by Dana Angelo White in Uncategorized, November 29th, 2012
by Leah Brickley in Uncategorized, November 29th, 2012
Buttery, crunchy, plus full of flavor and healthy fats — so many reasons to go nuts over pecans!
Dating back to the 16th century, pecans are the only tree nut native to North America. The name “pecan” comes from the Native Ame...
by Joseph Erdos in Shows, November 29th, 2012
Who doesn’t love a peanut butter cookie? The next time you’re craving crunchy, sweet and salty, try indulging in our Crunchy Peanut Butter Thins. We’ve trimmed the classic cookie down, making it leaner and crunchier (by adding chia seeds) and ...
by Maria Russo in Shows, November 28th, 2012
Can’t wait to start the holidays? This weekend, Food Network has all new episodes including exciting holiday specials to get you in the spirit — you won’t want to walk away from your television set.
Paula, Trisha and Jeff have new episodes showing their individual take on the holidays. Giada teams up with HGTV’s Sabrina Soto to renovate a deserving family’s kitchen and family room. In a special episode of Barefoot Contessa, Ina and her husband Jeffrey take a trip back to Brooklyn. On The Best Thing I Ever Made, watch Food Network chefs create holiday treats that are perfect for gift-giving. Plus there are new episodes of Rachael Ray’s Week in a Day, Sandra’s Restaurant Remakes and Guy’s Big Bite.
Paula’s Best Dishes: A Very Chatty Christmas
When Paula and her longtime friends, sisters Amy and Suzette, get together in the kitchen, it’s a fun-filled day of cooking and catching up on old times. Paula makes Crawfish, Bacon and Mushroom Stuffed Beef Tenderloin. Amy and Suzette make an Eggplant Rice Dressing. For dessert, Paula reinvents the classic fruitcake as a bread pudding and serves it up with whiskey sauce. It’s a Southern meal worthy of the holiday, all wrapped up in love and memories.
Tune in: Saturday, December 1 at 9:30am/8:30c
More holiday specials after the jump
by Joseph Erdos in Shows, November 28th, 2012
At Rohrer’s Tavern in North Bend, Ohio, Robert Irvine found an outdated eatery with an unadorned dining space and basic-at-best food to match. Lisa Kendall is the owner of this decades-old restaurant, and she needed Robert and his Restaurant: Impossible team to help Rohrer’s avoid a looming closure. We checked in with Lisa a few months after the transformation to see how her restaurant is doing now.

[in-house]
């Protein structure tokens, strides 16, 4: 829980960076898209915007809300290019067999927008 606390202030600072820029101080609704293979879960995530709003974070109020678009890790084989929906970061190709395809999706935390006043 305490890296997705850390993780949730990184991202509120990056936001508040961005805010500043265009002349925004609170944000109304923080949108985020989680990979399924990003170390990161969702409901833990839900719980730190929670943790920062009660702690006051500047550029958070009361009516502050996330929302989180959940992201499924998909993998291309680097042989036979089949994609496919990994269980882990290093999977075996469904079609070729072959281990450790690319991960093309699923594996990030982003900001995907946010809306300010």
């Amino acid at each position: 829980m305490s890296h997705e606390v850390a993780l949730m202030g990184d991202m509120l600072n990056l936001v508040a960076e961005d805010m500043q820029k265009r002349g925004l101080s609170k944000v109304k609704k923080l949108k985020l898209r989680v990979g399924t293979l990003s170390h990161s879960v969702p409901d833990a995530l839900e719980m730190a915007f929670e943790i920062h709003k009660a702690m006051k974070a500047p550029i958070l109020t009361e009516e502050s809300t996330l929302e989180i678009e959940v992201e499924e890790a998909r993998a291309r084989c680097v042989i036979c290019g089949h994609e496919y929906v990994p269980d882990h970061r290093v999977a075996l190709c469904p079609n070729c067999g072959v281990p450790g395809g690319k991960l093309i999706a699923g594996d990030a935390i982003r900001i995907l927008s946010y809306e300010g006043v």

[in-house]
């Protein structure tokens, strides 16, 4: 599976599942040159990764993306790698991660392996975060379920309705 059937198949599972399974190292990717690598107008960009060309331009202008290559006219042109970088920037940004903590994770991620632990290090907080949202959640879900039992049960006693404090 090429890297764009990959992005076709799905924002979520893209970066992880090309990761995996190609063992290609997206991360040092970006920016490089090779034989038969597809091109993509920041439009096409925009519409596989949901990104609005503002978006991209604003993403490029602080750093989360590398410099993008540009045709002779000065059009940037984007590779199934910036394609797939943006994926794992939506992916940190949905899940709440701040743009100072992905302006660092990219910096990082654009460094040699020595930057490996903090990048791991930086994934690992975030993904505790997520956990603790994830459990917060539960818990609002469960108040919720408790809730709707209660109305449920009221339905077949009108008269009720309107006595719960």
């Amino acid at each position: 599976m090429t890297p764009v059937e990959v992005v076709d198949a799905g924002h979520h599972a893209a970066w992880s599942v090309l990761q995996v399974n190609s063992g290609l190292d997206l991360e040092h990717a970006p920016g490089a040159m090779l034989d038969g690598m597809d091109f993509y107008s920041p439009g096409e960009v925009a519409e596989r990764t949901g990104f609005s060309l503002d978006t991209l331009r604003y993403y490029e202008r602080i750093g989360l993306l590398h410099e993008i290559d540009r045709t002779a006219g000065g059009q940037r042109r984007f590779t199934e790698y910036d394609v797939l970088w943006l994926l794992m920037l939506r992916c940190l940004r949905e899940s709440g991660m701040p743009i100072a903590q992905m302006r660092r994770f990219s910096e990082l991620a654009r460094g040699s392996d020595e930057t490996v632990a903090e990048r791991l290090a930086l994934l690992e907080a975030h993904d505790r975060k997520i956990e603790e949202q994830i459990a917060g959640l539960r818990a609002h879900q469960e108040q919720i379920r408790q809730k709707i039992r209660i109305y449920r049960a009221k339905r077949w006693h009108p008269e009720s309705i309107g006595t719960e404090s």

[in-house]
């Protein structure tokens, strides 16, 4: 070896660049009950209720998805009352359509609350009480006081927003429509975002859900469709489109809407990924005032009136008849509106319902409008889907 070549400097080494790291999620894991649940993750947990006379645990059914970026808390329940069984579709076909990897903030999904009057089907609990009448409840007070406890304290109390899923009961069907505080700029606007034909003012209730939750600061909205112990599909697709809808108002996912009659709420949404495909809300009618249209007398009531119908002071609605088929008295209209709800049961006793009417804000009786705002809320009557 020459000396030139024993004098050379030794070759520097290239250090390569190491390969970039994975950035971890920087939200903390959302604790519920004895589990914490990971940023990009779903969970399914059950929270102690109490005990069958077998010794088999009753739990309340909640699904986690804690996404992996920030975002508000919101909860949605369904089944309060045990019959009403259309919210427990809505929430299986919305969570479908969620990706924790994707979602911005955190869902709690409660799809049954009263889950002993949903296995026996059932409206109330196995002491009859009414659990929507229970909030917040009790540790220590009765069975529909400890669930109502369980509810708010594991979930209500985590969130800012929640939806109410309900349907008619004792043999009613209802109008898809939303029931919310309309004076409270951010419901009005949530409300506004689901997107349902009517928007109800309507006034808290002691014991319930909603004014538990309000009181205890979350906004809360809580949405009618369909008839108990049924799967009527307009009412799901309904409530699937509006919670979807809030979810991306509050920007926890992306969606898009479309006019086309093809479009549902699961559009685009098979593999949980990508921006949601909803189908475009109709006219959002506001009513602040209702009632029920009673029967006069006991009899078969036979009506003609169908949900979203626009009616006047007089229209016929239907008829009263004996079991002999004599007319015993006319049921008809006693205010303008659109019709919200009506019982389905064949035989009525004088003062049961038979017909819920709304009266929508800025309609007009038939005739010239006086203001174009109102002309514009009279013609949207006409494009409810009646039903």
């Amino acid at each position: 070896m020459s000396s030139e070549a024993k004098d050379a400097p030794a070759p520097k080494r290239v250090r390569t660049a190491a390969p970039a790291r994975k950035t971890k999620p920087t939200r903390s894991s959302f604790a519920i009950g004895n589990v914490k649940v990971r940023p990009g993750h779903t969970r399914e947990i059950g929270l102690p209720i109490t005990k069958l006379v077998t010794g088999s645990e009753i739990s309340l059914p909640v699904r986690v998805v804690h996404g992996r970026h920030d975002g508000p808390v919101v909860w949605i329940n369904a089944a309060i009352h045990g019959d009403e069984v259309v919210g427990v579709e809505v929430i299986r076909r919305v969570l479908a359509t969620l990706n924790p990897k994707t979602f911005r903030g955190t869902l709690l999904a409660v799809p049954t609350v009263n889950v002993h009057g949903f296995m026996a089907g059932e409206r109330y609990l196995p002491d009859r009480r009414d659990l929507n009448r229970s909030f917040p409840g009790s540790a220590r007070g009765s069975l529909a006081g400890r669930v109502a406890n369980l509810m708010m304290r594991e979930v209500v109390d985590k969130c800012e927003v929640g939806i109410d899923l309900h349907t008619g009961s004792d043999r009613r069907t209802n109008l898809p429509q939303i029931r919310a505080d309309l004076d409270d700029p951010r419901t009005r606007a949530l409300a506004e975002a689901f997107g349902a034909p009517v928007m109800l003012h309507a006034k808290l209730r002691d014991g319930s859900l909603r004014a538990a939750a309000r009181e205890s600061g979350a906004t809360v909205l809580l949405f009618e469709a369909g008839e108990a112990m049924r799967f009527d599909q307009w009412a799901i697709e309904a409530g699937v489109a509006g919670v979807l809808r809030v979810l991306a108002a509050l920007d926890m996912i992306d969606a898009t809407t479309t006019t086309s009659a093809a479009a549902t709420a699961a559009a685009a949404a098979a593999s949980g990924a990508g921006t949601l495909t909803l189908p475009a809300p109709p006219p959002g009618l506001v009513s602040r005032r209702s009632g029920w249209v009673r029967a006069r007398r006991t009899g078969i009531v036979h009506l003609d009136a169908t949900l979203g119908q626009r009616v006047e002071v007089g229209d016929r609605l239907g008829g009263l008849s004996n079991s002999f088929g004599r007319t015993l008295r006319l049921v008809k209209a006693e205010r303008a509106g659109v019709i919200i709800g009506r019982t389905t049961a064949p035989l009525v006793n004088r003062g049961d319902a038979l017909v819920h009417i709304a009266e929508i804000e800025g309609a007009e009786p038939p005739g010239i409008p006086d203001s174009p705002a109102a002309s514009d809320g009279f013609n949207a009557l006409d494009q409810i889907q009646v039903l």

After the renovation, Rohrer’s saw year-over-year growth of $20,000 for the month of September. Lisa explains that while the restaurant used to attract only local customers, it is now “pulling people from other neighborhoods” as well.
“Everyone loves the new look and for the most part loves the menu,” she says. Rohrer’s is still serving most of the menu items that Robert created for them, and they’ve added a few of their previously popular dishes to their list of offerings.
Since Robert left, the kitchen staff has been held “accountable for everything,” Lisa explains. She now challenges them when they tell her that something cannot be done, and says she has “made it clear that I am not just the owner. I am the boss and manager.” She adds, “Criticism is still something that no one in the kitchen likes, but I do it as constructively as possible.”
by Robin Miller in Uncategorized, November 28th, 2012
How many times have you been caught without a plan for dinner? It can happen, right? You end up scrounging around in the pantry or the cupboards looking for something you could turn into a meal. Oftentimes you may even find yourself cooking with canned foods. Take, for example, a can of tuna — it can become a pretty good pasta puttanesca with the right recipe. Food Network is challenging you to a pantry cook-off challenge to find out what you can make.
On the latest episode of The Next Iron Chef, the Chairman’s challenge had the chefs cooking with canned foods with the goal of transforming the ingredient into something worth plating for the judges. Some of the cans available were properly labeled and others had question marks — just to throw the chefs a curveball. Though the chefs didn’t seem very keen on the challenge, they took it in stride. Now it’s your turn: Which canned food would you choose and what would you make out of it?